Child Labor Laws and Enforcement
The Employment of Young Persons and Children's Act prohibits employment of children under the age of 15, with some exceptions. Children less than 15 years of age may be employed in technical schools provided such work is approved and supervised by the public authority.2188 Children younger than 16 years are prohibited from working at night.2189 Forced labor, including by children, is prohibited by the Constitution.2190 The Defense Act sets the minimum age for enlistment in the armed forces at 18 years, and there are no reports of illegal recruitment or enlistment in Guyana.2191
In December 2004, the National Assembly passed a comprehensive anti-trafficking law, which carries penalties of three years to life imprisonment.2192 In December 2004, the age of sexual consent was raised from 13 to 16 years, thus prohibiting sex with children less than 16 years of age, regardless of profession of consent.2193 Although child pornography is not specifically mentioned in the Act, Section 350 prohibits the selling, publishing, or exhibiting of any obscene matter.2194 Owning or operating an establishment allowing sex with a girl under 15 years is punishable by up to life imprisonment.2195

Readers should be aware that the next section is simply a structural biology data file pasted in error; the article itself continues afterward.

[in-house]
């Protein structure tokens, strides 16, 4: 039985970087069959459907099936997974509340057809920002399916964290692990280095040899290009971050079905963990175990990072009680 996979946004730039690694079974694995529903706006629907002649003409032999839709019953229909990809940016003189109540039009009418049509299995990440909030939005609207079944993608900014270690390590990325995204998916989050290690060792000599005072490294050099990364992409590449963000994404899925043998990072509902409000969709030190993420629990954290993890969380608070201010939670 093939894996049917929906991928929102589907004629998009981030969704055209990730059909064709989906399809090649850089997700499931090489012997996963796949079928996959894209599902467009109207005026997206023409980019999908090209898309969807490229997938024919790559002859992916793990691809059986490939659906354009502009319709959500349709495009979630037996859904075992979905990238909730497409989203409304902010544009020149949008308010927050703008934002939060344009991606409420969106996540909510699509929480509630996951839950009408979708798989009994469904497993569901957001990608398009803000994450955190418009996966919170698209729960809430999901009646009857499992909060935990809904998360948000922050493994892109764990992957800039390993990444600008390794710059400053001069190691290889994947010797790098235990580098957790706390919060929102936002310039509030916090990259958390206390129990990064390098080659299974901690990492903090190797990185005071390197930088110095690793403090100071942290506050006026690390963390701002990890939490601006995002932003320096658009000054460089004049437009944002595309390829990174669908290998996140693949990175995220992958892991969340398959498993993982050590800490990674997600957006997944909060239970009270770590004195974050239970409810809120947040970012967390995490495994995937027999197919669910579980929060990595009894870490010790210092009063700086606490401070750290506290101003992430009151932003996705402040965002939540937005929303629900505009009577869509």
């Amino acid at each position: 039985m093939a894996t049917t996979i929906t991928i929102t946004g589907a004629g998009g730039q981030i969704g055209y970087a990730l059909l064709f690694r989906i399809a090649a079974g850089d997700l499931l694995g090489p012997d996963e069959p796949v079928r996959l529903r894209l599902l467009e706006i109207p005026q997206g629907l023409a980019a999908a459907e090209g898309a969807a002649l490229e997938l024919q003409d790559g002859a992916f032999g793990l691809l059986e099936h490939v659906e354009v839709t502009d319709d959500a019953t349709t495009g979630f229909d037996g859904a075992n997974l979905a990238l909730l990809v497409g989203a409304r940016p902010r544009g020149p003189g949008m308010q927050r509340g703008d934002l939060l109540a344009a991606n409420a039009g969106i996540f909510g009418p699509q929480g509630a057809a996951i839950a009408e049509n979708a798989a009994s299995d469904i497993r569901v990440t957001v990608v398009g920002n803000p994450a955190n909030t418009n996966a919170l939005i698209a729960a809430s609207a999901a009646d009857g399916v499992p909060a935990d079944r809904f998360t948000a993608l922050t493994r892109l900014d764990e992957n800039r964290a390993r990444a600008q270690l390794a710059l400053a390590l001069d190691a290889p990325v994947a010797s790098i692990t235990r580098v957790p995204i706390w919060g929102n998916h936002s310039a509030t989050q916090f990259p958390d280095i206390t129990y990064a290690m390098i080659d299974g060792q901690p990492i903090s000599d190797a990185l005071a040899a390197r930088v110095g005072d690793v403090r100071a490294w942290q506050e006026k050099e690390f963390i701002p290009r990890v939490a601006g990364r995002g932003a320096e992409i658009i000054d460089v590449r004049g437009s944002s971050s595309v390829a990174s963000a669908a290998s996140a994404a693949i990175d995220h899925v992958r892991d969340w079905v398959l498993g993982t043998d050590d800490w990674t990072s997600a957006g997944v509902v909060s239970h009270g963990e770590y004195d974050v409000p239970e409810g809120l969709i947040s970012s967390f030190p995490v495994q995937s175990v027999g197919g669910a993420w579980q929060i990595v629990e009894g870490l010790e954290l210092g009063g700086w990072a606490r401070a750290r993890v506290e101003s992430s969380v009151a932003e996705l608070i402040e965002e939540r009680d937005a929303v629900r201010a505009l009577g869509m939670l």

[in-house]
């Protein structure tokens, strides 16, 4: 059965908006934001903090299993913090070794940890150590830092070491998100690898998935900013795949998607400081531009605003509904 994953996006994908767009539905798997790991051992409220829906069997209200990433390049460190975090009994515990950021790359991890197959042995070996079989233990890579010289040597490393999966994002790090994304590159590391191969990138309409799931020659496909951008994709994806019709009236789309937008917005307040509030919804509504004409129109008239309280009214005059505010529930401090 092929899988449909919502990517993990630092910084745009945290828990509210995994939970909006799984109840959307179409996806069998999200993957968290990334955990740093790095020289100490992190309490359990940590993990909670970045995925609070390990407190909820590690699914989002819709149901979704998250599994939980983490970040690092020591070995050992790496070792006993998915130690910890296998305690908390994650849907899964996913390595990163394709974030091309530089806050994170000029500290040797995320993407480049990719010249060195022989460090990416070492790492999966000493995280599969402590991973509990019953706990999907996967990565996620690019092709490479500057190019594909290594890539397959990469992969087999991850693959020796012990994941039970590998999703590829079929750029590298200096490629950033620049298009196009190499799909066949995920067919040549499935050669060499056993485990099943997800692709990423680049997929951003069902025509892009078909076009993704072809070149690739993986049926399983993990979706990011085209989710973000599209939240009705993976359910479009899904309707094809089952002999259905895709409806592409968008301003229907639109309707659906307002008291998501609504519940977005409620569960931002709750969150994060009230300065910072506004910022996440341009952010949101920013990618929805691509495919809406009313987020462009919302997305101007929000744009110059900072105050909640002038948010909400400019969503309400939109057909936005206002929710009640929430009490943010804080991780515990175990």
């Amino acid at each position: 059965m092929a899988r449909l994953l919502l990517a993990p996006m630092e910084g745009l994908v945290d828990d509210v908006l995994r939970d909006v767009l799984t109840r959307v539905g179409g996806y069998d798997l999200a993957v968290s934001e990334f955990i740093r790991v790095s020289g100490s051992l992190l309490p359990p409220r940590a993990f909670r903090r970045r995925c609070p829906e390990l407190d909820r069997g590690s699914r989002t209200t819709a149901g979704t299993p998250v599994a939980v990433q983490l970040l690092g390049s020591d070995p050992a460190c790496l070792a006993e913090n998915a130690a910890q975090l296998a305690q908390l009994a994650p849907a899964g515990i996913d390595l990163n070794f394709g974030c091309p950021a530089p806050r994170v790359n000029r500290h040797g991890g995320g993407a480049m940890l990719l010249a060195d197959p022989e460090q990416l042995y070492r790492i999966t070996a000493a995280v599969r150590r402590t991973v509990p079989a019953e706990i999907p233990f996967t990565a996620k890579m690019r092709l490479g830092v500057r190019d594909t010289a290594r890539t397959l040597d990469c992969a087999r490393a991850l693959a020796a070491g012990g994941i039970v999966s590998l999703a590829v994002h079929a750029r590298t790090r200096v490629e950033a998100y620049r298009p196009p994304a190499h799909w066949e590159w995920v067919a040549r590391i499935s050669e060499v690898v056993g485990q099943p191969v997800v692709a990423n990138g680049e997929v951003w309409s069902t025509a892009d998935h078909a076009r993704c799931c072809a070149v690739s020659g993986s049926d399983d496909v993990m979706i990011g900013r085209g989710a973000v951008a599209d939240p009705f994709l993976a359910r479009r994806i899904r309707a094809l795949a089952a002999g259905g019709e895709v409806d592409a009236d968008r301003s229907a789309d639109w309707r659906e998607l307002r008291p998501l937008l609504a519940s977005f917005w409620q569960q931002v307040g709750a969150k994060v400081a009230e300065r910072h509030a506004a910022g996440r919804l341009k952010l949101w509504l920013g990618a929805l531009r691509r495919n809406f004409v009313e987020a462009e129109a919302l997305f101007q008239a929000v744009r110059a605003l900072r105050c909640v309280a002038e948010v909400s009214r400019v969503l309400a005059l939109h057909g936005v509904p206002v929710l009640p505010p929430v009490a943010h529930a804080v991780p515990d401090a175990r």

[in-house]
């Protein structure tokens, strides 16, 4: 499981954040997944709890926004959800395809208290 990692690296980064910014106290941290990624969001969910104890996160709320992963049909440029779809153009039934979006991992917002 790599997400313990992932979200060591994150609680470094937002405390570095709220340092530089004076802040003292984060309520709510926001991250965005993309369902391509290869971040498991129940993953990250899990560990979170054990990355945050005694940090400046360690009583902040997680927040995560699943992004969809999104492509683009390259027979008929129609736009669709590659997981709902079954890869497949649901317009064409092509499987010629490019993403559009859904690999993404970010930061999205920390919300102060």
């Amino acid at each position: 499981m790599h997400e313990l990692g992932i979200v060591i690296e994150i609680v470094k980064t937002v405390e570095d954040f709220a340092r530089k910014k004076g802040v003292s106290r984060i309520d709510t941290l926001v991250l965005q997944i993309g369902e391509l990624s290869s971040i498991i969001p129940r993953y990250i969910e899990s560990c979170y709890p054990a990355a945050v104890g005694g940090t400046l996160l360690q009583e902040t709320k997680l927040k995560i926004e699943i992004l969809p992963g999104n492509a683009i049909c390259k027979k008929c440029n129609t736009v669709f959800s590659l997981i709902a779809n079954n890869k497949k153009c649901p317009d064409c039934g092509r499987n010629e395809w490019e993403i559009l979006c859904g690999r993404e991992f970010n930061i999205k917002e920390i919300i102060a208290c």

Although there are laws that restrict child labor, the U.S. Department of State reports that cases are unreported and enforcement is weak.2196 According to the U.S. Department of State, the Ministry of Labor lacks sufficient inspectors to enforce child labor laws effectively, particularly in the country's interior.2197 Reports from the Government of Guyana also indicate that trafficking oversight and enforcement are particularly weak in the country's interior.2198
Current Government Policies and Programs to Eliminate the Worst Forms of Child Labor
The Ministry of Labor, Human Services and Social Security has overall responsibility for issues related to labor, family welfare (including child welfare) and trafficking in persons, including implementing and monitoring programs and activities. It also has responsibility for enforcing the law with the support of the police force.2199 In 2005, an inter-agency National Task Force was established and a National Plan of Action was completed to combat trafficking.2200 In addition, the government has led a series of town hall meetings and created anti-trafficking public service announcements2201